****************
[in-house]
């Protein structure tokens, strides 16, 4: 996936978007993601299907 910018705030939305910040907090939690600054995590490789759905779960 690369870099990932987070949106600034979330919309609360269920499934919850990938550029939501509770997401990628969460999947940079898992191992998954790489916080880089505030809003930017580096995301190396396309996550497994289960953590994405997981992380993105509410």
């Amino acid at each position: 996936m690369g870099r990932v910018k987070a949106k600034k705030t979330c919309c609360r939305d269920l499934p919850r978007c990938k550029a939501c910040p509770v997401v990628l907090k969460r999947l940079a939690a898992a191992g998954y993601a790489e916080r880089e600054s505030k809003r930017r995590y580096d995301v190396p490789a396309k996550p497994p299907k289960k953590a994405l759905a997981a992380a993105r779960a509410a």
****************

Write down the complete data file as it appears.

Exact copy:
[in-house]
């Protein structure tokens, strides 16, 4: 996936978007993601299907 910018705030939305910040907090939690600054995590490789759905779960 690369870099990932987070949106600034979330919309609360269920499934919850990938550029939501509770997401990628969460999947940079898992191992998954790489916080880089505030809003930017580096995301190396396309996550497994289960953590994405997981992380993105509410």
């Amino acid at each position: 996936m690369g870099r990932v910018k987070a949106k600034k705030t979330c919309c609360r939305d269920l499934p919850r978007c990938k550029a939501c910040p509770v997401v990628l907090k969460r999947l940079a939690a898992a191992g998954y993601a790489e916080r880089e600054s505030k809003r930017r995590y580096d995301v190396p490789a396309k996550p497994p299907k289960k953590a994405l759905a997981a992380a993105r779960a509410a």